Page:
Redecorate your room the Feng Shui way

Living in the Ghetto doesn’t mean you can’t have good chi

Travis Kann-McGarrity found his sleeping improved after applying the principles of this ancient Chinese art to his own space.
Travis Kann-McGarrity found his sleeping improved after applying the principles of this ancient Chinese art to his own space.
Photo: 
The bagua, a divided aerial drawing of a room, provides first-time Feng Shui decorators with a simple how-to guide, The bottom of the diagram represents the room’s entrance.
The bagua, a divided aerial drawing of a room, provides first-time Feng Shui decorators with a simple how-to guide, The bottom of the diagram represents the room’s entrance.
Credit: 
Source: fengshuiforus.com

A university student’s life can often lack in positive energy. Cramming for exams, co-existing with housemates in microscopic living spaces and balancing school work with countless extracurriculars can make for negative influences on your life’s journey. Enter Feng Shui.

An ancient Chinese practice whose name literally means “wind and water,” Feng Shui aims to create balance and harmony in your life by first achieving balance and harmony in your living space.

History professor Emily Hill said the philosophy of Feng Shui is similar to being in harmony with nature.

“Nature is composed of elements in a balance and interacting. That basic philosophy has ancient roots,” she said. “I think the people who believe in it, as far as I know, are confident that being in alignment with these forces ... good things will flow your way.” Hill said you can find references to chi in sources from thousands of years ago, but no one really knows how Feng Shui first began.

“It’s something that has roots in ancient Chinese philosophy, but it’s not the same thing as it was thousands of years ago—everything changes over thousands of years,” she said.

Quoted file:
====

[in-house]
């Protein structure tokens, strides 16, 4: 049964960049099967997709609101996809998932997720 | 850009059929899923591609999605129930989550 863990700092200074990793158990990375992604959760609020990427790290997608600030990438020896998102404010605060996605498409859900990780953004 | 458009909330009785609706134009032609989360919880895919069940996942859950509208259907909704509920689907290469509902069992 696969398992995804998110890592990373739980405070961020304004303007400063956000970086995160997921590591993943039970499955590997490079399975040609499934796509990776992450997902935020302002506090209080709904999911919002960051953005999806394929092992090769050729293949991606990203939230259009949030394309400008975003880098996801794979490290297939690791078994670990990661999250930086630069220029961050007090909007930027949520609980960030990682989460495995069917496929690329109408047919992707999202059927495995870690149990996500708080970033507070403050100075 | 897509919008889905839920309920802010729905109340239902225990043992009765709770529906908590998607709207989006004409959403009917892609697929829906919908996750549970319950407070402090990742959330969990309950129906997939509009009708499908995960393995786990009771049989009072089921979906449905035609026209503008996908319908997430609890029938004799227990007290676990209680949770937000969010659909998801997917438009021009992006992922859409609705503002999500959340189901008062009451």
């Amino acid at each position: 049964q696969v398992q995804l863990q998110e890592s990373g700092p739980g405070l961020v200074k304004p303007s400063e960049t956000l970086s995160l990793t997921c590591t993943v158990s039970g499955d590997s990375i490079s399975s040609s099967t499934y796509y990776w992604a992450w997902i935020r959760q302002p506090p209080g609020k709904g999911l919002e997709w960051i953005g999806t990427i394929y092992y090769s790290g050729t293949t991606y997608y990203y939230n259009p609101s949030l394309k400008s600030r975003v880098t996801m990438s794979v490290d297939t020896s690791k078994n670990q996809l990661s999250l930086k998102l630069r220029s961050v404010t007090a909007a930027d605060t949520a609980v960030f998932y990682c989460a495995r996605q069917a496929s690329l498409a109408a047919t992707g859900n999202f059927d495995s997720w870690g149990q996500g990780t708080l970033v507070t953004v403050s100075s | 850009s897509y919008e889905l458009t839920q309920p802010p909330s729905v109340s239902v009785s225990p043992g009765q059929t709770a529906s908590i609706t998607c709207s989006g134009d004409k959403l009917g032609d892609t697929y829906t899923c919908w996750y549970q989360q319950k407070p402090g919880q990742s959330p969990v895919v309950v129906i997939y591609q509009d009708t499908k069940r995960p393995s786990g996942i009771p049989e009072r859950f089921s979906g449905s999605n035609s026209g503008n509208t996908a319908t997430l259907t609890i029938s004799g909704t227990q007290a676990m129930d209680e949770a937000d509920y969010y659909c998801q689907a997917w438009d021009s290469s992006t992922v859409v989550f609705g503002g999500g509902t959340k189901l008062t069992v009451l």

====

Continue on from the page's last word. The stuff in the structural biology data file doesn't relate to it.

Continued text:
Pat Hyduk, a Feng Shui practitioner and instructor trained at the Western School of Feng Shui and practising in Prince Edward County, said the discipline’s basic tenets are simple.

“The principle is that your home reflects who you are and that you want it to reflect the best part of you—to be an indication of who you are now and where you want to go.” According to Hyduk, getting started on the path towards inner enlightenment begins humbly: by cleaning up your room.

“One of the very first things to do is clear clutter,” she said. “That is very important in improving the chi flow throughout the house.”

Chi, or qi, is energy Hyduk describes as “the force that meanders through and embraces all areas of your home.” According to Hyduk, chi’s imperative to achieving inner peace, and is easily blocked by mess and unnecessary objects.

Travis Kann-McGarrity, ArtSci ’10, argues it’s significantly more complicated than that. He recently tried to apply the principles of Feng Shui to his own room.

“Two words best describe it: hectic and confusing,” Kann-McGarrity said.

“The rules and the organization of the room just aren’t easy for a student, both economically and space-wise.”

Kann-McGarrity said he spent more than three hours rearranging his bedroom and though he’s “always a little skeptical about these sorts of things,” he did notice some positive changes, both personally and aesthetically, after implementing a few Feng Shui enhancements.

“I feel as if I sleep better,” he said. “My bed was changed from pointing north-west to east-west, following the rules. I don’t see how that could help me sleep better, but apparently it does.”

Kann-McGarrity also found his new chi design pleasing to the eye.

“Aside from the sleeping thing, I just think it looks better. I’m going to keep my room this way,” he said.